Medina Celebrates Civil War Legacy, Bicentennial With Encampment

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As part of its Bicentennial celebration, the city of Medina wanted to acknowledge the community’s contributions to the Civil War. They decided to create an encampment where visitors could get a first-hand feel of what living conditions were like for the Union soldiers.

Then the question became-where to house it?

Teresa Merkle had an idea. She’s the president of the Trustees of the Friends of the Medina Cemetery, the nonprofit organization founded in 1997 to maintain and beautify the city’s two historic burial places: Old Town Graveyard and Spring Grove Cemetery.

“There are many Civil War veterans buried in Spring Grove and we have front lawns that are open, so ‘why don’t we use the cemetery for his event?”’ Merkle asked.

Spring Grove, which opened in 1883 is on the National Register of Historic Places. The grounds are an example of the “rural cemetery” movement, which emerged in the United States in the 1830s and became more prominent after the Civil War.

“Those cemeteries were established outside the city limits away from the churchyards and farms where people were buried.

These cemeteries followed the design that was popular in France and England at the time, which included ravines and serpentine roadways, meadows and woodlands. They were a place to come not only to reflect, but for recreation in those days,” Merkle said.

The Cemetery hosts a day filled with activities this Saturday from 9:30 a.m. to 5 p.m., beginning with an acknowledgement of relatives whose ancestors died in the Civil War and are laid to rest in either of the burial grounds.

Merkle said visitors will easily be able to locate the graves of the soldiers who gave their lives in battle and, in some cases, learn the histories of these men.

“During the day, we’re going to have a grave tour. People can sign up go with a docent to the graves of five of the Civil War soldiers we know more about. We’re also going to mark all 163 graves, so that folks can visit those graves throughout the day.”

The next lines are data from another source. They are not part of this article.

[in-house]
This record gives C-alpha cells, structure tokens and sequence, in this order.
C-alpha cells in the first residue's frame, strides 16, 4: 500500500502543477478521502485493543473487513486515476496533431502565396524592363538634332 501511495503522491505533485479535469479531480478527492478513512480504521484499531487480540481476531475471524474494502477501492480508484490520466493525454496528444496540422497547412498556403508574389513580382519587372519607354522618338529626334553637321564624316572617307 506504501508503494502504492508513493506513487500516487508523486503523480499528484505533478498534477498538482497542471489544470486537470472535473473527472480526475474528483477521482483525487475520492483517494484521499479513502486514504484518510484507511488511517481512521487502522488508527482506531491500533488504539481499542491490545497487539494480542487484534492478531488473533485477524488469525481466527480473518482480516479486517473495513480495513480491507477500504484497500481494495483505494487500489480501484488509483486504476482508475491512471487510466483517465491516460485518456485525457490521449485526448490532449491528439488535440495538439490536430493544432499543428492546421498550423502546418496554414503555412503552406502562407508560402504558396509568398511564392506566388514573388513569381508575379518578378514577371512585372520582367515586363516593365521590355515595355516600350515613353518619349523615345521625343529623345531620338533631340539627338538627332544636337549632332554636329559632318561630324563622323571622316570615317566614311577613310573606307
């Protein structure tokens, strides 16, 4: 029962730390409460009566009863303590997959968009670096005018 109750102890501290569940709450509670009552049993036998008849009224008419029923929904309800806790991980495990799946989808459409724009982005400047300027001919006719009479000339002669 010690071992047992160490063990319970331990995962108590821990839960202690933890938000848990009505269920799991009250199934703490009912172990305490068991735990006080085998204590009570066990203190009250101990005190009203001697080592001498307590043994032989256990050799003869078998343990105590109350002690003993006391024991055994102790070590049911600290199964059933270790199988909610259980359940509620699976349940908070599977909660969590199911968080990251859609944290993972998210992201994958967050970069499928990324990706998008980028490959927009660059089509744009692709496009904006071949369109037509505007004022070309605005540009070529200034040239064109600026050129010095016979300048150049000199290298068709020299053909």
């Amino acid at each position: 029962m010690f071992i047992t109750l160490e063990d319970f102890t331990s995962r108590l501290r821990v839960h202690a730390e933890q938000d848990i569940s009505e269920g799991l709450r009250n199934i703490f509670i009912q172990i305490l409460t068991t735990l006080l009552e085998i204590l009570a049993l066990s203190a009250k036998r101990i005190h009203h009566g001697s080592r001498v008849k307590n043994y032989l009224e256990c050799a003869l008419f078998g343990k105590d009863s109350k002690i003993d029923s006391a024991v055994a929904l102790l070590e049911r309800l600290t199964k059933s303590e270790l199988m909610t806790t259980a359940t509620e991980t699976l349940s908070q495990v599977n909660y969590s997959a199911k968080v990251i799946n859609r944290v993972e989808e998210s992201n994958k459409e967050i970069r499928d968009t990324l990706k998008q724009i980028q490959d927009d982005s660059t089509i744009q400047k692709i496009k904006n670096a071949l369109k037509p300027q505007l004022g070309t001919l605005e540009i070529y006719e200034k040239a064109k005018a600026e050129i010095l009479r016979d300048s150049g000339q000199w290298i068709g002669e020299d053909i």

The encampment will be manned by members of the Ohio 8th Volunteer Infantry B Company. This Northeast Ohio-based Living History-Reenactment Unit is dedicated to preserving the Memory of the original 8th. That unit, which included a number of volunteers from Northeast Ohio, was considered one of the bravest regiments of the Civil War.

“There are several 8th Ohio veterans buried at Spring Grove. That was one (of) the reasons that the 8th Ohio [Volunteer Infantry B Company] wanted to come to Medina,” Merkle said.

Dottie Nemec, who is also involved in organizing the day’s events, said visitors also have a rare chance to enter another Medina landmark: a house that was a stop on the Underground Railroad.

“The gentleman who lives in that yellow house at the corner of Spring Grove and Weymouth Road has offered his home for tours of his Underground Railroad house. It’s very exciting, because everyone knows that house, but very few have had the opportunity to go through it. We have tours of ten at time with docents, plus the owner is personally giving the tour of the first floor where you can see the hiding places in the home,” Nemec said.

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